6 Ways To Keep The Peace In A Multi-Cat Home

Cats are territorial by nature, so multi-cat households can be full of tension even if the cats are bonded. If you’re not actively paying attention to subtle body language clues you may not even know it’s happening. The good news is that there are 6 simple steps you can take to ease the tension and keep the peace between all of your furry friends.

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Image Source: Marnee Pearce via Flickr.com

1. Increase shared resources
The most common stressor in a multi-cat home is the demand to compete for shared resources such as food, the litter box, and vertical space. Competition for shared resources can cause your cats to be anxious and aggressive. You can easily solve this problem by adding more resources to your home. When you add extra resources to your home, disperse them throughout instead of grouping two food bowls in the kitchen, two litter boxes side by side in the bathroom, etc. The point of adding extra resources is to limit the possibility of one cat ever feeling like she can’t access a resource if it’s being guarded or watched by another cat. If she can’t access the food bowl in the kitchen, it’ll be good for her to know there is another food bowl in the spare bedroom.
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Image Source: Dan4th Nicholas via Flickr.com

2. Use a pheromone plug-in
When cats rubs her face against you, she’s not just saying hi– she is marking you with a pheromone secreted from glands on the side of her mouth. These pheromones signal that she has decided that you’re safe. Pheromone sprays and plug-ins mimic these same pheromones and can coax an anxious cat into feeling secure. They’re very easy to use and can quickly deescalate territorial tension.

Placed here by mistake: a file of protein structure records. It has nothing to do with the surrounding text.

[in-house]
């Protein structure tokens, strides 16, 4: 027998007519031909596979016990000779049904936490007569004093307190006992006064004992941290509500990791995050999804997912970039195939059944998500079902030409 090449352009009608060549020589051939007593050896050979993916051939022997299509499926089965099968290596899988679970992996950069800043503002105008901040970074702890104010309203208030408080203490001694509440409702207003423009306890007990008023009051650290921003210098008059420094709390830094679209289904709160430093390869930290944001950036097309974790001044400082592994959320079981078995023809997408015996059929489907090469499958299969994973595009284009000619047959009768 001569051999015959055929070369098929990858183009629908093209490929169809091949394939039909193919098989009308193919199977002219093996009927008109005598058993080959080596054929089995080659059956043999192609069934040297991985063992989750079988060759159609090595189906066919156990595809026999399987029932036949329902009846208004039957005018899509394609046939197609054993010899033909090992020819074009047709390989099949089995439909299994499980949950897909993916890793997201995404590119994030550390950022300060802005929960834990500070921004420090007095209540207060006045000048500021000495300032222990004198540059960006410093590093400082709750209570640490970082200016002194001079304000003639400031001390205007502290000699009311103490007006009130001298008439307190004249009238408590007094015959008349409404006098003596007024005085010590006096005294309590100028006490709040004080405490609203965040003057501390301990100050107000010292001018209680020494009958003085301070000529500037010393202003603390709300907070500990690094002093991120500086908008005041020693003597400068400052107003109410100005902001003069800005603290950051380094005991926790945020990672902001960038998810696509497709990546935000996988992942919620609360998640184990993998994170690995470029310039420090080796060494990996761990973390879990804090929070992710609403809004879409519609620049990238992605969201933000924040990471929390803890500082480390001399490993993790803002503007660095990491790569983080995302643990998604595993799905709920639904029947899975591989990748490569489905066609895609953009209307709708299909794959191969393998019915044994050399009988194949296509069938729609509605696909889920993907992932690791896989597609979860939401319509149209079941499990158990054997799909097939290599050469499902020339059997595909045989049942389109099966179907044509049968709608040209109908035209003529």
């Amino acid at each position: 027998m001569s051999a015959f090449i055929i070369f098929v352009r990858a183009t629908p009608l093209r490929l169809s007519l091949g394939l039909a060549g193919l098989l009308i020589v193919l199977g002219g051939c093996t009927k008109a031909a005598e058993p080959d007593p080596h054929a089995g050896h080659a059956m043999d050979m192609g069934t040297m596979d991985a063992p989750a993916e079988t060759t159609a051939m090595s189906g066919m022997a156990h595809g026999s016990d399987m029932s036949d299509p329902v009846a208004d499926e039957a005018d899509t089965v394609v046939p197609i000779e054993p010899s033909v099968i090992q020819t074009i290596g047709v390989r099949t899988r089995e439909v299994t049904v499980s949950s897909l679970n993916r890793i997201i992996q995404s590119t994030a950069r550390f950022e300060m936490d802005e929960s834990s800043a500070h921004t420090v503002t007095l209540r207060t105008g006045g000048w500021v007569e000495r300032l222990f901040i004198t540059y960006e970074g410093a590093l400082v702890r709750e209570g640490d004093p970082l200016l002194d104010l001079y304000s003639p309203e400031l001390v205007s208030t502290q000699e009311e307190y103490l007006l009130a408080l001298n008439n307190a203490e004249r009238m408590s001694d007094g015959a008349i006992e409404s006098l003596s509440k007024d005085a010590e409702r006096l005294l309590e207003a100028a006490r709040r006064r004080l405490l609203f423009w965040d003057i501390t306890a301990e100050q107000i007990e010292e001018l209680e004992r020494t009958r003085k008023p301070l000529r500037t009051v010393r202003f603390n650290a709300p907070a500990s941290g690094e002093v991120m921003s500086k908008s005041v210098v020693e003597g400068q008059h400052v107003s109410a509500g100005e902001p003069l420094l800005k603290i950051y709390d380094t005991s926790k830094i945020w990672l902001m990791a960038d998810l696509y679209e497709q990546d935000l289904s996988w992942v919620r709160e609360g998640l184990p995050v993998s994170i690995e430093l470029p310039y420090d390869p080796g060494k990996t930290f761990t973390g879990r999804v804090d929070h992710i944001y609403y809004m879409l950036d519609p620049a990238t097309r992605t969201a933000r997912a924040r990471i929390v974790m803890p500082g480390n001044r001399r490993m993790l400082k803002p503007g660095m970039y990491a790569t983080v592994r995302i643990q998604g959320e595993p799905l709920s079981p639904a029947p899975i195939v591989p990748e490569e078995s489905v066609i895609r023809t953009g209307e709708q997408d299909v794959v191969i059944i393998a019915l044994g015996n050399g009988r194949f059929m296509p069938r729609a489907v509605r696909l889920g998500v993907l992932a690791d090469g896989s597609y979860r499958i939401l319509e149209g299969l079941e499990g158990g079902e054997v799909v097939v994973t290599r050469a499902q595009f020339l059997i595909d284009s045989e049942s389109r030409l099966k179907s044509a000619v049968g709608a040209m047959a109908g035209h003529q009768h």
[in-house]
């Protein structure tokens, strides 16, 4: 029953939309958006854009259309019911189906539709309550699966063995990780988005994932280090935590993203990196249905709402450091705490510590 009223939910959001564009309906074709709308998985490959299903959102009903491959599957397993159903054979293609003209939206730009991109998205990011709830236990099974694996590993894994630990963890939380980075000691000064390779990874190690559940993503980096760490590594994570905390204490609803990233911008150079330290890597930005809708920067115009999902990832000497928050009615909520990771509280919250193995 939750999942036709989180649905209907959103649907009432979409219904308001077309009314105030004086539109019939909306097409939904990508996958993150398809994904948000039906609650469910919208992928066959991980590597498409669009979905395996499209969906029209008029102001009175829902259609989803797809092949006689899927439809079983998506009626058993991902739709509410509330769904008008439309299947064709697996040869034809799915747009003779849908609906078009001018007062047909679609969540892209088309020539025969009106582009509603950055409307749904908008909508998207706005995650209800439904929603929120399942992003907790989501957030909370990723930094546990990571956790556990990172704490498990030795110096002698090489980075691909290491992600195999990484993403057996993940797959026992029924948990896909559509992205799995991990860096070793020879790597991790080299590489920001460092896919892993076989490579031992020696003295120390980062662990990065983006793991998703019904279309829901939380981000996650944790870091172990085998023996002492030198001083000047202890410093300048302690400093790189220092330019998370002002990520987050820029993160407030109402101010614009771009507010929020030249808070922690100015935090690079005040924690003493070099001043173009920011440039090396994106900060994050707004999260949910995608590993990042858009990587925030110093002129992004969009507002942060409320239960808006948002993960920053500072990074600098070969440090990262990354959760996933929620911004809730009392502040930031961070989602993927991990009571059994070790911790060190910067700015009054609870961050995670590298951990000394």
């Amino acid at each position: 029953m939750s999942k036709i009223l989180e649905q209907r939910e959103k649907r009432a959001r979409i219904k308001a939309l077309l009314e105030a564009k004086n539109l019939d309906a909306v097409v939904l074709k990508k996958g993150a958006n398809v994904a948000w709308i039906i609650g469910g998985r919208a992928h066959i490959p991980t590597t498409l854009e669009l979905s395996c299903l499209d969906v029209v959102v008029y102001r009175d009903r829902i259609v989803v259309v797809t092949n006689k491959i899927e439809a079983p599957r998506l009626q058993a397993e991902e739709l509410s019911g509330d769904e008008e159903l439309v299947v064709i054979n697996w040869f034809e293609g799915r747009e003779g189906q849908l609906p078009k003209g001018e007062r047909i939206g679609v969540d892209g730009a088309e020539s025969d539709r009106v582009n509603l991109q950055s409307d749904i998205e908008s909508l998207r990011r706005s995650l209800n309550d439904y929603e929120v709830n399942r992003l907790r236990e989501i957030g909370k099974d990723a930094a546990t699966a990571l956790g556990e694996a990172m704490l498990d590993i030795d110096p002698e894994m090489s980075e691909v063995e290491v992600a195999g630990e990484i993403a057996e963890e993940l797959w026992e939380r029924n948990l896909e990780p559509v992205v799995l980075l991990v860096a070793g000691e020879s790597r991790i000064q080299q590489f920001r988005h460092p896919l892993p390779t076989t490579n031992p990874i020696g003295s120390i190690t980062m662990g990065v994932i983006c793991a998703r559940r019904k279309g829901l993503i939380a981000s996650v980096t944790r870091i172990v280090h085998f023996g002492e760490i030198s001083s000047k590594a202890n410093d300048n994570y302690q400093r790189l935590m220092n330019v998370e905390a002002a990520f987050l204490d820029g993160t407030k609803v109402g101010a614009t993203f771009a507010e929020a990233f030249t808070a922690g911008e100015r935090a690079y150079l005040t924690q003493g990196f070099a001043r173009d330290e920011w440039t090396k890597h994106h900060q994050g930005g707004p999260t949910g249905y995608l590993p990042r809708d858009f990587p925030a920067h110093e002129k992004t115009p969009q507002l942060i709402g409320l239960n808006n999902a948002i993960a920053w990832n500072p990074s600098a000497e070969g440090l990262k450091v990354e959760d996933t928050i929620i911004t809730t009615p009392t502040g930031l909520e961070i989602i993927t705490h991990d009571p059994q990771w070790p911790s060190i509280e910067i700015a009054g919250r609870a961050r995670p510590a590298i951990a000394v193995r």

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Image Source: Colin via Flickr.com

3. Uncovered litter box
Covered boxes work great for us because they can help reduce the amount of litter that gets kicked out onto the floor, but they can be a serious cause of fear and tension in a multi-cat home. A covered litter box limits your cat’s field of vision, making it harder for her to see if another cat approaches while she’s in there. It also leaves only one escape route, which can make her feel vulnerable and like a prime ambush target.

If you must use a covered box, consider one with a clear lid.

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Image Source: Jim via Flickr.com

4. Ample hiding spots and perches
In a multi-cat home, it’s important to have many places from which a cat can scan her surroundings and avoid being seen. Many cats will find hiding spaces that already exist in your home (cupboards, under beds or couches, etc.) but it never hurts to add some if your home seems to be lacking. Perches can also come in many forms such as cat trees or a cleared off spot on your bookshelf. For some creative ideas, check out our recent article: 5 Simple Ways to Add Vertical Space for Your Cat

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Image Source: frankieleon via Flickr.com

5. Individualized interactive playtime
Interactive playtime is an important part of raising healthy cats and helps strengthen their bond with you. Asking them to compete for toys, however, can cause intimidation and tension. Instead, set aside time during your day to play with each cat individually.

Cats who are very bonded may be able to engage in interactive play together. Just make sure each cat gets their fair share of the action.

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Image Source: Jan de Boer via Flickr.com

6. Introduce new cats correctly
Introducing a new cat to the resident cats in your home is a process that shouldn’t be taken lightly. In fact, how you introduce a new cat to your household can make a huge difference in how easily and successfully the new cat blends into the established hierarchy. The ASPCA has a great 3 step program you can follow to ensure a successful introduction.

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